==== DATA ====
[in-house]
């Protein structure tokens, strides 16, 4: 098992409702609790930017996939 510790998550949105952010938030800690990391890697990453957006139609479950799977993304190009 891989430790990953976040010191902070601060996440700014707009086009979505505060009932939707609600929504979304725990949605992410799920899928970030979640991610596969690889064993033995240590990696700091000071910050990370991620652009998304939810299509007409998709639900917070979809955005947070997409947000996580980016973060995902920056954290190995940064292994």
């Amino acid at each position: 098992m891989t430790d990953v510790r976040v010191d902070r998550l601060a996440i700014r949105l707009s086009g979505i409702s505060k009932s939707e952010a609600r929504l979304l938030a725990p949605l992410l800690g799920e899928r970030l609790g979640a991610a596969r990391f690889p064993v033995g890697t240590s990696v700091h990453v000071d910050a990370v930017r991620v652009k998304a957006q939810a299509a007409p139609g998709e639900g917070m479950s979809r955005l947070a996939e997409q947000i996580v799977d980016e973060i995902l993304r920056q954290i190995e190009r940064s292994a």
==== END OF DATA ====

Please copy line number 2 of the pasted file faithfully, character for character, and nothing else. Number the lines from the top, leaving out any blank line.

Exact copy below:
């Protein structure tokens, strides 16, 4: 098992409702609790930017996939 510790998550949105952010938030800690990391890697990453957006139609479950799977993304190009 891989430790990953976040010191902070601060996440700014707009086009979505505060009932939707609600929504979304725990949605992410799920899928970030979640991610596969690889064993033995240590990696700091000071910050990370991620652009998304939810299509007409998709639900917070979809955005947070997409947000996580980016973060995902920056954290190995940064292994």